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Daily Living Geriatric Ills Overlooked by Disease-Oriented Clinicians


ANN ARBOR, Mich. -- Common complaints of aging such as memory problems, falls, or incontinence may be overlooked by clinicians focused on chronic diseases, found investigators here.

ANN ARBOR, Mich., Aug. 9 -- Common complaints of aging such as memory problems, falls, or incontinence may be overlooked by clinicians focused on chronic diseases, found investigators here.

A survey of more than 11,000 patients ages 65 and older found that half had one or more conditions that impaired them in their daily lives, reported Christine T. Cigolle, M.D., M.P.H., of the University of Michigan, and colleagues.

"Geriatric conditions are similar in prevalence to chronic diseases in older adults and in some cases are as strongly associated with disability," they wrote in the Aug. 7 issue of the Annals of Internal Medicine.

But the authors also found that "the high prevalence of geriatric conditions and the strength of their association with activities of daily living dependency demonstrate that these conditions go largely unrecognized in the current disease-based model of clinical care."

Cognitive impairment, falls, incontinence, weight loss, dizziness, and hearing and vision loss don't fit neatly into diagnostic pigeonholes, but such conditions "are important to the health and function of older adults and should be addressed in their care," the authors wrote.

The investigators drew their conclusions from a cross-sectional analysis of 11,093 patients who took part in the Health and Retirement Study survey administered in 2000. The sample, which included those living in the community or nursing homes, was chosen to represent 34.5 million older Americans.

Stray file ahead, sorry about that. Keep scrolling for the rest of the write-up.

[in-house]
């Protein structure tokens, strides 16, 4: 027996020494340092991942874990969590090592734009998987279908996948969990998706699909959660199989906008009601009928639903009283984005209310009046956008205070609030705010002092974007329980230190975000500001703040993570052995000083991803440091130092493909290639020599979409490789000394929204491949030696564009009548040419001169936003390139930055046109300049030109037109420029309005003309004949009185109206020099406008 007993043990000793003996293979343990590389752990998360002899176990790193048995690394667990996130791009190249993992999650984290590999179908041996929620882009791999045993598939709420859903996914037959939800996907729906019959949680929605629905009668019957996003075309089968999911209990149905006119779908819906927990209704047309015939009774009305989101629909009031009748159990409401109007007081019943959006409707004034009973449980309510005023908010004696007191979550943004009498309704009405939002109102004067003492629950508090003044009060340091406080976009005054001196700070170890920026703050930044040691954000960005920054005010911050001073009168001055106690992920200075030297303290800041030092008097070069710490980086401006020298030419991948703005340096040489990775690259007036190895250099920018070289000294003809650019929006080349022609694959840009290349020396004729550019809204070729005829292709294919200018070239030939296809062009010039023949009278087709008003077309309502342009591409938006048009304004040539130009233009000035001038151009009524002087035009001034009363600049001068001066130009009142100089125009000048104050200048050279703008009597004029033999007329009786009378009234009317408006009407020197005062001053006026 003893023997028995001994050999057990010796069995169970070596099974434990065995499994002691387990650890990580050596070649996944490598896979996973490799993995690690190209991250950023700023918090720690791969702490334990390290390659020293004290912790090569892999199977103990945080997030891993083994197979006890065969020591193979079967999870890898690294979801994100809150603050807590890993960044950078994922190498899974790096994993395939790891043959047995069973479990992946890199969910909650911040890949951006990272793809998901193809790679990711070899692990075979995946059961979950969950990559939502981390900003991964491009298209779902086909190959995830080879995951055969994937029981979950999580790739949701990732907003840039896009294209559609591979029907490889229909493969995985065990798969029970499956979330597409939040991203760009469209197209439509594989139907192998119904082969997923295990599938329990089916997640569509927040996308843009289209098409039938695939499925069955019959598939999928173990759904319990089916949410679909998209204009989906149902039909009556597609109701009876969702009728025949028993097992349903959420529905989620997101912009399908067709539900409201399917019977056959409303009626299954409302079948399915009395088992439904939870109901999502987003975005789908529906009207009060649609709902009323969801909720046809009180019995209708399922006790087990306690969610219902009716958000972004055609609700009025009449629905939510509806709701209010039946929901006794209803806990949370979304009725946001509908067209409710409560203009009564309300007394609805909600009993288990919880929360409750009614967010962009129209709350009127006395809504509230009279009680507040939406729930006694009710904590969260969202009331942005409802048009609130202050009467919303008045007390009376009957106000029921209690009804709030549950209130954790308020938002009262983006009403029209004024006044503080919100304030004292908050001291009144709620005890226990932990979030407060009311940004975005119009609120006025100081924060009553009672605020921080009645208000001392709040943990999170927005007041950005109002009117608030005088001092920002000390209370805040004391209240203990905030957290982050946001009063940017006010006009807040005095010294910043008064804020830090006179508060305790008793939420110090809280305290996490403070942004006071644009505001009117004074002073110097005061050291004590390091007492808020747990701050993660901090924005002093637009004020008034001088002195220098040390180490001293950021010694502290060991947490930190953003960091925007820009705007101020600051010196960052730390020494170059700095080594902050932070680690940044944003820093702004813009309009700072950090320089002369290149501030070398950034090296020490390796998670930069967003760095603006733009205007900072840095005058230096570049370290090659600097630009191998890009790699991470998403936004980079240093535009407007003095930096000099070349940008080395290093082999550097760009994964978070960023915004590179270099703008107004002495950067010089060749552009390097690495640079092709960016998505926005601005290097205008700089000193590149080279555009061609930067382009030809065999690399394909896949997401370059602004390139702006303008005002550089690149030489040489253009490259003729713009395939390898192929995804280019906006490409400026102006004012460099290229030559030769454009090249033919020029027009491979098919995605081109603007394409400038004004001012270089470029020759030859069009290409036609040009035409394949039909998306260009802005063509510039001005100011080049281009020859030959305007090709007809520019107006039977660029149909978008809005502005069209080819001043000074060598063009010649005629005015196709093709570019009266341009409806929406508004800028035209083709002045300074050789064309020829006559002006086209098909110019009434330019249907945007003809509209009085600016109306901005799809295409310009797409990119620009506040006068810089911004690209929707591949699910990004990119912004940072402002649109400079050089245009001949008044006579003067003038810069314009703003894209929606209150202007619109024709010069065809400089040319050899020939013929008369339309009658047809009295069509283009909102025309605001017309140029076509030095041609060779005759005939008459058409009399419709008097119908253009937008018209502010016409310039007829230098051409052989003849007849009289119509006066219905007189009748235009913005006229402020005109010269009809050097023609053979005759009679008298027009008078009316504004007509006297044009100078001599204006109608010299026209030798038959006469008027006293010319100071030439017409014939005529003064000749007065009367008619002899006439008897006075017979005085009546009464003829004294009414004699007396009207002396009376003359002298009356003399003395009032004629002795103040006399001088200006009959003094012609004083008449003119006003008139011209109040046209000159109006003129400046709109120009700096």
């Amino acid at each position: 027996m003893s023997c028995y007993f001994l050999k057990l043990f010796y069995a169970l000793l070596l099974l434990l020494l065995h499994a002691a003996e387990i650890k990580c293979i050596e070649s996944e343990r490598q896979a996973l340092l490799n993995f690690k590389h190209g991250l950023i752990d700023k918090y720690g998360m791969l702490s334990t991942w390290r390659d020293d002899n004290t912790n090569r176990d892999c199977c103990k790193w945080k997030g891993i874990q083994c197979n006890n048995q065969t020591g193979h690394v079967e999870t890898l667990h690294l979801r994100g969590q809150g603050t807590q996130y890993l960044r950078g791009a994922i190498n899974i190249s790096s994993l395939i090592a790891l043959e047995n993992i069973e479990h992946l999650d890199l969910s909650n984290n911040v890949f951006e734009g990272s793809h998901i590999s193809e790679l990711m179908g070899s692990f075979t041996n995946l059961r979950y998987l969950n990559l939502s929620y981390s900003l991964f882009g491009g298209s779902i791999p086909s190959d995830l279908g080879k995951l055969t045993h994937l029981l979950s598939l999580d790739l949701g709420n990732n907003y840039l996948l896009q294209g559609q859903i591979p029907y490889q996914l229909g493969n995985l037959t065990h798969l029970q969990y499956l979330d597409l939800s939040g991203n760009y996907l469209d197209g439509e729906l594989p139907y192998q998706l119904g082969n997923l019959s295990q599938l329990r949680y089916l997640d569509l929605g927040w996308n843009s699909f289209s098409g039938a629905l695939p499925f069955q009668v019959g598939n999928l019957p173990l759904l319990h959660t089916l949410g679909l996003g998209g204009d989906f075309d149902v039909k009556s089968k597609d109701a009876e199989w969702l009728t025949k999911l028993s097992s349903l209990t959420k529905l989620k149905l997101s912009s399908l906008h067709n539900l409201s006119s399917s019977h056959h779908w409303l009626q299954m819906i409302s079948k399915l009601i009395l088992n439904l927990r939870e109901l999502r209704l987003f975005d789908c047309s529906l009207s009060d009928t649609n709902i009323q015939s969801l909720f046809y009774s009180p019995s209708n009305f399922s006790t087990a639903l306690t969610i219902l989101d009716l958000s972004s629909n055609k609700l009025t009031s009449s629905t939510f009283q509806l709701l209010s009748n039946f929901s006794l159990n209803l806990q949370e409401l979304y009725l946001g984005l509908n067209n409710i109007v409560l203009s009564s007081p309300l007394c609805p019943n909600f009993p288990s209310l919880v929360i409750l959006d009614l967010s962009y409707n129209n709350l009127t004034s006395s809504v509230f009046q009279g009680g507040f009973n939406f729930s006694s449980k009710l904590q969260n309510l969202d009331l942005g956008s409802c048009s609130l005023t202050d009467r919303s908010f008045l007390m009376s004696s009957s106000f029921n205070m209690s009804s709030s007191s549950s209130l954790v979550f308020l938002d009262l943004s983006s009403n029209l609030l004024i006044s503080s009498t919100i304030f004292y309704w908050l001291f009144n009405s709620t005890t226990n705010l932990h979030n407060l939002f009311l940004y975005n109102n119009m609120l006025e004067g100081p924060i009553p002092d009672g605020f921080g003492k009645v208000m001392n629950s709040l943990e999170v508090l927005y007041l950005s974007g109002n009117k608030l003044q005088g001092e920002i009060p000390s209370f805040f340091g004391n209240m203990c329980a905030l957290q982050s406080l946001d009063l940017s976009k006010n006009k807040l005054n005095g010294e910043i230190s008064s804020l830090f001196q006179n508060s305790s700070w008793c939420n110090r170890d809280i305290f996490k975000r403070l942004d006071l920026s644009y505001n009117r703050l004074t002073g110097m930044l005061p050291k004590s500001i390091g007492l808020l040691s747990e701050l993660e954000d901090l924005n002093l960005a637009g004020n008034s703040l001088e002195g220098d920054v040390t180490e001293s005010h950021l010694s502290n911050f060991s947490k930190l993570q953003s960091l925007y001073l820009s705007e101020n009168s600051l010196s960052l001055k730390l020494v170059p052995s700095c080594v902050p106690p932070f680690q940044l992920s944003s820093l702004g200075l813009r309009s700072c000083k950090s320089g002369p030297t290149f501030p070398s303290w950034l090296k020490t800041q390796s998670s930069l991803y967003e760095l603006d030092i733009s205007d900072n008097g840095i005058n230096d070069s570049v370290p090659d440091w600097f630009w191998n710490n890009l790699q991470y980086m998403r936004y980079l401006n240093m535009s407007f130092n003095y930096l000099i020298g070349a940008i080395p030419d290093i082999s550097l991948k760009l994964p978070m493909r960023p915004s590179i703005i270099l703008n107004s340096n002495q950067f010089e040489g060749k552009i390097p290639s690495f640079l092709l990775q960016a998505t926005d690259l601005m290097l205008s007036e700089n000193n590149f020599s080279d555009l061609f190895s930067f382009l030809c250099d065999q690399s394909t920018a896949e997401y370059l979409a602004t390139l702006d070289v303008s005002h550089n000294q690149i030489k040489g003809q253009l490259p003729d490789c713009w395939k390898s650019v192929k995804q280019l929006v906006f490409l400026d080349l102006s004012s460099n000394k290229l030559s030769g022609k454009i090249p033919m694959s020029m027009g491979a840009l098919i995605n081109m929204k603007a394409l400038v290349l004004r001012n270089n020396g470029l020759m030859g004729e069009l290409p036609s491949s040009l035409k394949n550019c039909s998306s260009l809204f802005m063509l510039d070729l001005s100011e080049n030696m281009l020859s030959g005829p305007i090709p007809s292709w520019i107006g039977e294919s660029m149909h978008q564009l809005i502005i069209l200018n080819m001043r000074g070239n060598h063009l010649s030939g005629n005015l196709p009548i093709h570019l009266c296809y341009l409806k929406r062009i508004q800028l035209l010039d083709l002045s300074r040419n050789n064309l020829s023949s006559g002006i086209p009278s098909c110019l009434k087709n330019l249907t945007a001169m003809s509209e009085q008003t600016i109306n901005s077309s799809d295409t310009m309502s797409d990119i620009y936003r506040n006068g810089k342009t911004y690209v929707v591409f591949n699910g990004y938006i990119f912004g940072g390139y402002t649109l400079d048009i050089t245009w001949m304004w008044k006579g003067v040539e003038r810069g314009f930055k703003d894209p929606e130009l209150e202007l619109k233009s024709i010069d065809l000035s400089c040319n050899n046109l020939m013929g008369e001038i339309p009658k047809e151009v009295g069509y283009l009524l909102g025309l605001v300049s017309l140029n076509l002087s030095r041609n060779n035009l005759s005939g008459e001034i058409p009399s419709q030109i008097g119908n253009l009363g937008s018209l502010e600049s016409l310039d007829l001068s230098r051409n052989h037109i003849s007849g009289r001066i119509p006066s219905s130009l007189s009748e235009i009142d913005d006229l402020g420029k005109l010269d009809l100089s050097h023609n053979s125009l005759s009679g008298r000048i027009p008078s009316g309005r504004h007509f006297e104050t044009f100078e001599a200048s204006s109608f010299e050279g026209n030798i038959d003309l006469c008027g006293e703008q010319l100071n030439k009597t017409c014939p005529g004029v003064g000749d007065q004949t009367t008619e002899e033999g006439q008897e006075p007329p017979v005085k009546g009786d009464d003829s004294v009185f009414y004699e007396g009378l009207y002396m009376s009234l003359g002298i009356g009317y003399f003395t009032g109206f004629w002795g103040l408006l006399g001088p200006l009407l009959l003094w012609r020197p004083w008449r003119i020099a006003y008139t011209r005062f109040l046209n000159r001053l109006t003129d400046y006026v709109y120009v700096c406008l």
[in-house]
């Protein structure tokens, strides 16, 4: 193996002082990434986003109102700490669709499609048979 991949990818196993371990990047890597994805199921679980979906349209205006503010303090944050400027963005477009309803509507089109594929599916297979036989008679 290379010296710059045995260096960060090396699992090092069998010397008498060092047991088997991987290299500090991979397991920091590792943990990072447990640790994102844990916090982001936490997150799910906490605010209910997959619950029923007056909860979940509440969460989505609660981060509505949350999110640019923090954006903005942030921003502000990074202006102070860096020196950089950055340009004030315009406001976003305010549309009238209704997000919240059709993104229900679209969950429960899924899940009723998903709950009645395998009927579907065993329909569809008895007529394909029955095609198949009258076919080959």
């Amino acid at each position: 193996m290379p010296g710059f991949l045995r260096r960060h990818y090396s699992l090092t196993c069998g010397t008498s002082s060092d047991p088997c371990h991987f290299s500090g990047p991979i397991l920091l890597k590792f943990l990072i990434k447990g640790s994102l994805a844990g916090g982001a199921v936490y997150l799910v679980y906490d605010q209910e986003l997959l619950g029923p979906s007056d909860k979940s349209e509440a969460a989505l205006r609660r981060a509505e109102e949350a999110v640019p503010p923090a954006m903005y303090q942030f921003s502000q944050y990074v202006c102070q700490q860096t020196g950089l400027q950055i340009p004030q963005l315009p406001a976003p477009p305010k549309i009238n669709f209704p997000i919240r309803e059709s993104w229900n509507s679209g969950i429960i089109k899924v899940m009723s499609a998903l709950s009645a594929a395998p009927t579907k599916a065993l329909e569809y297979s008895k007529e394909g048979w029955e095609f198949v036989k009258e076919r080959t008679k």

The authors looked at the prevalence of seven common geriatric conditions and their association with dependence in activities of daily living such as bathing, dressing, eating, transferring/walking, and toileting.

The geriatric conditions were cognitive impairment, falls, incontinence, low body mass index, dizziness, vision impairment and hearing impairment.

The authors found that 49.9% of the respondents reported having one or more of the conditions, and that some of the conditions were comparable in prevalence to chronic diseases.

For example, falls resulting in injuries were reported by 9.6% of respondents, similar to a prevalence of 9.2% for heart disease. The prevalence of urinary incontinence was 12.7%, compared with 13.2% for diabetes, the authors noted.

They also found a strong and significant association between geriatric conditions and dependency in activities of daily living. After adjusting for demographic factors such as age, gender, marital status, race, income, and education, the risk ratio for activities of daily living dependency among patients with one of the geriatric conditions was 2.1 (95% confidence interval, 1.9 to 2.4).

The adjusted risk ratio nearly doubled with each additional geriatric condition, to 3.6 (95% CI, 3.1 to 4.1) for two conditions, and to 6.6 (95% CI 5.6 to 7.6) for three or more conditions.

The conditions most strongly associated with activities of daily living dependency were cognitive impairment, incontinence, and vision impairment. In contrast, hearing impairment was not associated with activities of daily living dependency.

"Geriatric conditions present a challenge to the clinician because they are prevalent and are associated with disability but typically lack an underlying cause that may be cured," they wrote. "Yet, identifying and assessing geriatric conditions are clinically important because these conditions can be prevented or delayed (vision impairment), managed (cognitive impairment, falls, incontinence vision impairment, hearing impairment), and sometimes treated (low BMI, dizziness), with resulting improvement in symptoms and decrease in disability."

They acknowledged that the study was limited by its cross-sectional design, use of self-reported data, and a lack of information on possible confounders such as delirium and frailty. They also noted that the estimates may have been influenced by survival bias.

The authors had no conflict of interest disclosures.

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